One of the roughnecks, Dobbs (Scott Martin) allows another to go out and fix something without accompanying him. Next thing we now the guy has disappeared and the hardass rig foreman Jim Fleming (William Forsythe playing Art LaFluer's brother!) interrupts the roughneck's dinner to go look for him. Naturally we have a cook named Virgil who gets no respect from the crew. The man tries to serve them up composed plates of salmon with a coconut, coriander, chili sauce, asparagus and potatoes and not only has to listen to complaints about not having burgers, but when the ALIENS (1986) Vasquez wannabe, Rodriguez (Carmen Perez), is asked what's for dinner she replies with disgust "some kind of fish - I think!" Seriously, fuck the monster, the cook should be taking out these assholes with a cleaver. Or maybe she was just reacting to the insert shot of the plate in which poached salmon is clearly being served with blueberries, strawberries and yellow bell peppers! For the love of christ on a popsicle stick, why would you do that?

This is easily the most disturbing thing in the movie

In the midst of all this drama (Freddy makes a call to Colin where they both apologize and make up), we have scenes of the crew playing fart pranks on each other and getting way too technical with their readings of equipment that appears to be actual naval equipment of some sort. It seems that the cast doesn't know what it is either, as Cary Fleming (Serah D'Laine, from "General Hospital") punches a few buttons and says "The equipment's working correctly, but it's bringing back this... I don't know." Thank you for helping to advance the plot with that highly technical information.

Suddenly something attacks a random crew member and... we are back to interpersonal drama. Freddy and Rodriguez are working out on punching bags before working out in the shower, Jim gets into a heavy speech about how he doesn't want his daughter Cary to be seeing Dobbs, while Cary gives the "I'm not a little girl anymore" speech, and ex-special forces Faulkner (Robert Zachar) gives Dobbs a somber anecdote about being in a conflict where every man knew the risks and Dobbs says "it doesn't make it any easier." To which Faulkner replies "it never does". Holy jumped up christ, MAKE. IT. STOP. Thirty minutes into the movie and my sanity is starting to crack.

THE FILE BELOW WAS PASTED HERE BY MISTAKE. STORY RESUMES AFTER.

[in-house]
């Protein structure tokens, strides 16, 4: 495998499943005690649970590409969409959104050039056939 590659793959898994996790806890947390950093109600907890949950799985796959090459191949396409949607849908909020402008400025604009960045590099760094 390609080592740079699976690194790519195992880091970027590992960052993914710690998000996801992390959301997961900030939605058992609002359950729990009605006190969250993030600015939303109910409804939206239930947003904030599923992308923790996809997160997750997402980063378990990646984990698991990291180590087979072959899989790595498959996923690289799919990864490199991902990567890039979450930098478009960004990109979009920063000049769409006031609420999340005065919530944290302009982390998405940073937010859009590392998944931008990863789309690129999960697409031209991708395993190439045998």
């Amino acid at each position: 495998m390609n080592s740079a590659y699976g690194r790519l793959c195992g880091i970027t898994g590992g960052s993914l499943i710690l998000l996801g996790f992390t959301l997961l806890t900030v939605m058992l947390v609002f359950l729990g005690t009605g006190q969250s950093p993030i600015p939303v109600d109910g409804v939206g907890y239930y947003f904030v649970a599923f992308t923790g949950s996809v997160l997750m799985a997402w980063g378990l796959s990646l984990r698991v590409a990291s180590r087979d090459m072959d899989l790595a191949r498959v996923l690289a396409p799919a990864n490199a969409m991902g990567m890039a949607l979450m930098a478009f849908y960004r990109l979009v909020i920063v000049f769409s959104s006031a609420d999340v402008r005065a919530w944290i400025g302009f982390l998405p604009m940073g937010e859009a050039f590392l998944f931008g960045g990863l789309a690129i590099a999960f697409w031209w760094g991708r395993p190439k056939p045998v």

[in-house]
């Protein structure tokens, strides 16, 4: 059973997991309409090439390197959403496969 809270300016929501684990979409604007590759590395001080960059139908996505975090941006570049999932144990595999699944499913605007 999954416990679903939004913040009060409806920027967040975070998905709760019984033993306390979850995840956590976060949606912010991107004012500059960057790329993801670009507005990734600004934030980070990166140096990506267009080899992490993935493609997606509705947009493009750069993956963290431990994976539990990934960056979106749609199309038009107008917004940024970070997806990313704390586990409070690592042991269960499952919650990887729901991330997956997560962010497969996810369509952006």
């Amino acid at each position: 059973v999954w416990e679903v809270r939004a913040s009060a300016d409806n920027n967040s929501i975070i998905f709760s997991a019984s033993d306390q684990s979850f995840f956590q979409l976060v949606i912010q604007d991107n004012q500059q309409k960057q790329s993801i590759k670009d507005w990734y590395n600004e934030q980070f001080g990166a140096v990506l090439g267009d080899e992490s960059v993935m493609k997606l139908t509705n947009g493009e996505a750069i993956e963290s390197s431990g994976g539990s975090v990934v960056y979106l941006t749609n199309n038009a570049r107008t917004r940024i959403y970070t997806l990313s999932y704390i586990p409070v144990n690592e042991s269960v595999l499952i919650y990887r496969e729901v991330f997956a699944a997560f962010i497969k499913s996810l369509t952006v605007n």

Suddenly (again) something stabs Jim and hauls him out of his office, leaving behind a whole mess of blood and a black claw. Of course Cary discovers this and instantly has a flashback to the scene we just saw of her having an argument with dad! This flashback is intercut in a slow strobe with the camera panning over the bloody room. This is so jarring and clumsy even Jon McBride would cringe. Now the remaining crew must go down the same hallway, from different angles, to see if there are any survivors on the three sets that they have. I mean, going from room to room would be far too time consuming. Just check the three main rooms and pronounce the crew members to be dead or missing and presumed dead. This search quickly turns into a bad video game as the only way writer Scott Martin can figure out how to create momentum is by having the survivors need to run around getting something else from another room. They get the gun from Jim's cabin, but it has a gunlock! We need to get the key from his office! Now we need to get back to the com room! Oh no, now we need medical supplies from the infirmiry! And so on. I kept waiting for them to find green, red and yellow healing plants under stairways.

As a break from this monotony, or just an excuse to get away from these emotional cripples, Faulkner announces "I hunt alone" and decides that he is going to grab the speargun (that apparently nobody had thought about getting before), wrap it in a rag and soak it in something he finds in a mason jar. He also discovers that the creatures blood is flammable after cracking open the claw and pouring out the purple goo inside. Wait, how did he know to crack open the claw and then how did he know that the purple goo inside was flammable?! Because he is ex-special forces, that's why! Or maybe because he saw an advance screening of SECTOR 7. Regardless, his master plan is to take his flaming spear out into the hurricane and shoot the monster, which no one has seen, causing it to explode. I guess there is a reason that he is ex-special forces.

When the survivors leave the door to the com room wide open (maybe that fart was still hanging in the air), the monster strikes! Dobb empties the gun into the creature and when it gets back up, he tells the remaining survivors that "we gotta kill it". No shit? Did you figure that out all by yourself or did you have to mail in some box tops to get that clue? Of course I'll take idiotic diologue like that over the artificial touchy-feely moments that permeate the entire film.